Farmers in southern Kaduna are expected to generate N5.850 billion annually from rubber plantation, according to Dr. Wuranti Valla, an official of the Rubber Research Institute of Nigeria (RRIN) in Benin City, Edo State.
Valla, a Chief Research Officer in the institute, told the News Agency of Nigeria (NAN) on Monday, April 9, 2018 in Manchok that 52 farmers, including the state government, had cultivated about 52 hectares of rubber plantations in six local governments.
“Of the 52 farmers, 12 are from Manchok town in Kaura Local Government. They cultivate a total of 12 hectares of rubber plantations. The least farmer has 450 rubber trees while some have up to 2000 trees,” he said.
He said that the remaining 40 farmers were scattered in five local governments – Jema’a, Kagarko, Jaba, Zango-Kataf and Sanga.
According to him, farmers in Manchok, who planted in late 2007 when RRIN introduced the Rubber Project in the southern part of the state, have commenced tapping since October 2017.
He said that the state government’s plantation, which is located in Sanga Local Government, was also being tapped.
Valla, who described the project as a huge success, said that the farmers would “soon start smiling to the bank after about 10 years of investment, labour, hard work and endurance”.
He said that each hectare contained 450 rubber trees, adding that a kilogramme of rubber currently sells at N250 in the international market.
“Rubber is money because a single three can produce about 1,000 kilogrammes of rubber annually. If you multiply N250 by 1,000, you will get N250,000 annually per tree.
“For those with 450 trees, it means N112.5 million per hectare. If you value the 52 hectares being cultivated in the area, we are talking of about N5.850 billion annually.
“The market is there because the demand for rubber is high. It is the major raw material for companies manufacturing tyres, tubes, shoes, condoms, balloons, hand gloves, surgical instruments, among many others uses.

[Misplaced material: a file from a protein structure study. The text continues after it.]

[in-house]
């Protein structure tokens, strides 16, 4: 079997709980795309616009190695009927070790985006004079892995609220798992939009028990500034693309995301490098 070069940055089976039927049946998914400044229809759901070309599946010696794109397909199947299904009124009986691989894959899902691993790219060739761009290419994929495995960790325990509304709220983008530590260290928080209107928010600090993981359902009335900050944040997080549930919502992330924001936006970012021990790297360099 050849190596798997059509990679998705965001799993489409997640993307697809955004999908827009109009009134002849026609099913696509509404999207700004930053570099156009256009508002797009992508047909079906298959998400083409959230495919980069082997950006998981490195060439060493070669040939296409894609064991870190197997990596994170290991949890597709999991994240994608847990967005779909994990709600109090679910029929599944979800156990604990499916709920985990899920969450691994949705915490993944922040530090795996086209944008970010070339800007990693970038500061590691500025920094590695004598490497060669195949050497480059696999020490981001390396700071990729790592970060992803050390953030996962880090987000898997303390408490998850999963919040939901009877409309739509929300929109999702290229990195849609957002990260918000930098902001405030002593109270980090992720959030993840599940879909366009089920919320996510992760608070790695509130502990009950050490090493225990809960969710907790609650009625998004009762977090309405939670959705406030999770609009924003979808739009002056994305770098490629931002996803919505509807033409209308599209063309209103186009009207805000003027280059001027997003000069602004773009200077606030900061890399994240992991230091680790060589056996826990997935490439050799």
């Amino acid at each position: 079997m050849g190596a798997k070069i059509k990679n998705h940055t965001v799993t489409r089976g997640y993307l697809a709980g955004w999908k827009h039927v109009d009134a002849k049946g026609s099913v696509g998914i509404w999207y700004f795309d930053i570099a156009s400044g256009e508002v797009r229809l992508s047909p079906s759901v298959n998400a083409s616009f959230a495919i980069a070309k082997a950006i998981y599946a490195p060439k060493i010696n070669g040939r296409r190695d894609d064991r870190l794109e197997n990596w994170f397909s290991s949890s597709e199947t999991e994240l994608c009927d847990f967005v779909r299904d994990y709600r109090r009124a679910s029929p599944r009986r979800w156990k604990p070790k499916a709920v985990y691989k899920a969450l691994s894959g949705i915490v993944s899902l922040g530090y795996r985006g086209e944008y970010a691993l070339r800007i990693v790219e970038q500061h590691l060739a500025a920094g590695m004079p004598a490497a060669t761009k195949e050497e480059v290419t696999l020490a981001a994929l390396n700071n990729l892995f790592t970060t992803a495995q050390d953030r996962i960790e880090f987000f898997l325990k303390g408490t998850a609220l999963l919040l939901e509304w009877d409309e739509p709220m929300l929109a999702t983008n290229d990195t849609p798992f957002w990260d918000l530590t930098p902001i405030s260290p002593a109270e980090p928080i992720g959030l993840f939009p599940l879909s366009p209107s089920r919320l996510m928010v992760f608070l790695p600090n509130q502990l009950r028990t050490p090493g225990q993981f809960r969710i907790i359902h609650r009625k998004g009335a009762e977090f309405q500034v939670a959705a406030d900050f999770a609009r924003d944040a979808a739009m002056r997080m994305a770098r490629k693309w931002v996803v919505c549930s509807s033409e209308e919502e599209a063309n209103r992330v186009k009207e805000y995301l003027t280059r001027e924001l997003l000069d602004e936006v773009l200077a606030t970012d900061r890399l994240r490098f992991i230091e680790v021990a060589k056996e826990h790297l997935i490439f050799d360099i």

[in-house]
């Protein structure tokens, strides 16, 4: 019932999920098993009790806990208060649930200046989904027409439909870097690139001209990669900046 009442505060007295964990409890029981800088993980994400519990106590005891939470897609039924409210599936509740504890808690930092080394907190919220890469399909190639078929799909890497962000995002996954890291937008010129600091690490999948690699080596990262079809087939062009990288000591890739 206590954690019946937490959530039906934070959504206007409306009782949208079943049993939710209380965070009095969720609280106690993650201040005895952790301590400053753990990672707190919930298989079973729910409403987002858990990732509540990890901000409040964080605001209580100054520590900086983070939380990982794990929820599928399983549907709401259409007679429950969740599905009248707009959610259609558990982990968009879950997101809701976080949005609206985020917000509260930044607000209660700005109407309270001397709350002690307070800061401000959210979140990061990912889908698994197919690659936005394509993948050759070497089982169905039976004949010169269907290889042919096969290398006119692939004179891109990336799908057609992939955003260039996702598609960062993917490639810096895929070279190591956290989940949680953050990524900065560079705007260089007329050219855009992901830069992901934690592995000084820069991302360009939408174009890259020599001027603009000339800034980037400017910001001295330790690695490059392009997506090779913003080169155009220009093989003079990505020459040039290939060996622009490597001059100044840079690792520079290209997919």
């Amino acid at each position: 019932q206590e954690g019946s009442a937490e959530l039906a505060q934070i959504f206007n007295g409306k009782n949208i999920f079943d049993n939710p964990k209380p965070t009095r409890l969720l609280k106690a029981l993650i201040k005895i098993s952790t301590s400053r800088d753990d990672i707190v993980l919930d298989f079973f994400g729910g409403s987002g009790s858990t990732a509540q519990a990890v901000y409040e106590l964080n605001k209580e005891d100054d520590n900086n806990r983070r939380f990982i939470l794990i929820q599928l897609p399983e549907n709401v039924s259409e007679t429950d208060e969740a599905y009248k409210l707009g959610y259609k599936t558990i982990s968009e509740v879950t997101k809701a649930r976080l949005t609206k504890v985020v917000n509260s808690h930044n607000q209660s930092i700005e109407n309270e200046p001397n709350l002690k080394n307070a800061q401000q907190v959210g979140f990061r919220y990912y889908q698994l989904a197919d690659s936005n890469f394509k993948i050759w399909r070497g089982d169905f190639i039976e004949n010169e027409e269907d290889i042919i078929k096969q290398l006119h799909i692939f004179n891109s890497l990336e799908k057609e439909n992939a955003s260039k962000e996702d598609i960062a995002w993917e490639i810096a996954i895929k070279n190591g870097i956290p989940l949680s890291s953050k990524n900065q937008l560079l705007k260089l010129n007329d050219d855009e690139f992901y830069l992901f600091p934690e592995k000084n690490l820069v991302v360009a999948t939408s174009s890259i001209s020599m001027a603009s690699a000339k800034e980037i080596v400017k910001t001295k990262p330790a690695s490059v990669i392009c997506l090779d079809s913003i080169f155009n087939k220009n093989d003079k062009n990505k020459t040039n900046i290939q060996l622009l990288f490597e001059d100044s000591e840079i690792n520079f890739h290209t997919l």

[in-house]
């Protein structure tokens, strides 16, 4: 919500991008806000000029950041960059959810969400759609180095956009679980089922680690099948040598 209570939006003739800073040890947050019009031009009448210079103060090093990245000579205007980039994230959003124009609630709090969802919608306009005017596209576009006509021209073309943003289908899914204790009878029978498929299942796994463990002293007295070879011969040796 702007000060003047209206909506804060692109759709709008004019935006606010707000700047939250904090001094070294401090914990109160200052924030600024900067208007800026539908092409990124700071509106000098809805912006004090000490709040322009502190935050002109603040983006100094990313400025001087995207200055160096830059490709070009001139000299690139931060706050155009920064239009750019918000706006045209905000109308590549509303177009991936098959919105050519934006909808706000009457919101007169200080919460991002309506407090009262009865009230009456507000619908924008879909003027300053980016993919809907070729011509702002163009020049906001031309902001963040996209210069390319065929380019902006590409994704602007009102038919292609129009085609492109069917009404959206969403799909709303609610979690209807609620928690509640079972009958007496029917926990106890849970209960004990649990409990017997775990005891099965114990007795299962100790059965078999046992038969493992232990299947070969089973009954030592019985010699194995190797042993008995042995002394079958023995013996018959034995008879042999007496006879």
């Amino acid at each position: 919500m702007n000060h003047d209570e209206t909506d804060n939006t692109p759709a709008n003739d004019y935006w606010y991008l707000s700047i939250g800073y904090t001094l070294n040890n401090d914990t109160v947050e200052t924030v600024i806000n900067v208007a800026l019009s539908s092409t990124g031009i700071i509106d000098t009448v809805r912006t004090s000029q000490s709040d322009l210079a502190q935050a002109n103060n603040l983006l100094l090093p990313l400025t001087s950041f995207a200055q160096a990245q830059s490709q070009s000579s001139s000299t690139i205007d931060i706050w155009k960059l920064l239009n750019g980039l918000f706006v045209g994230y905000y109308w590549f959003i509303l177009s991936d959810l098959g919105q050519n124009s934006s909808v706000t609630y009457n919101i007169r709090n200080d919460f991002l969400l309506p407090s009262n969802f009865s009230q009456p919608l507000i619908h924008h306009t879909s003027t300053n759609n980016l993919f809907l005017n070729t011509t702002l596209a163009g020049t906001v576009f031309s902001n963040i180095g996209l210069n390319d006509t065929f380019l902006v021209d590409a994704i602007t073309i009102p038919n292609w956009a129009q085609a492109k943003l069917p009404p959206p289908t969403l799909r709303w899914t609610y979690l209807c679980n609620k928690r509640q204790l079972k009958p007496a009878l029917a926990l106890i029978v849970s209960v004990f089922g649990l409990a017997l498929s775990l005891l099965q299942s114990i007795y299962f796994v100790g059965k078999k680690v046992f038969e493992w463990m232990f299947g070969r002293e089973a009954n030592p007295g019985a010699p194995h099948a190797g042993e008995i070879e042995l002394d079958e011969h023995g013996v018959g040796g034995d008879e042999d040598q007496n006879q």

“Already, there is a company from Delta State that has commenced tapping of about three farms in Manchok, but RRIN is making arrangement to buy off the rubber directly from the farmers to ensure a ready market,” Valla said.
He said that agro-allied industries would soon spring up in the area following the growing of rubber plantations.
“The weather is friendly and the soil is conducive for rubber trees. Farmers in this part of the country should take advantage of the project to improve their earnings,” he said.
One of the farmers in Manchok, Mr Danladi Nache, who spoke with NAN, said that he was among the few farmers that keyed into the rubber plantation initiative when it was first introduced in Manchok in 2007.
Nache described the 10 years of hard labour, huge investment and hard work required to nurture the rubber trees to maturity as a “herculean task”.
“I planted 1,344 seedlings in 2007; by April 2009, 860 had died, leaving only 484. I had to constantly replace the dead ones and now I have about 900 trees, out of which about 200 are being tapped,” he said.
He identified some of the challenges to include constant watering after planting the seedlings due to shortage of rain between November and April, for the first three years.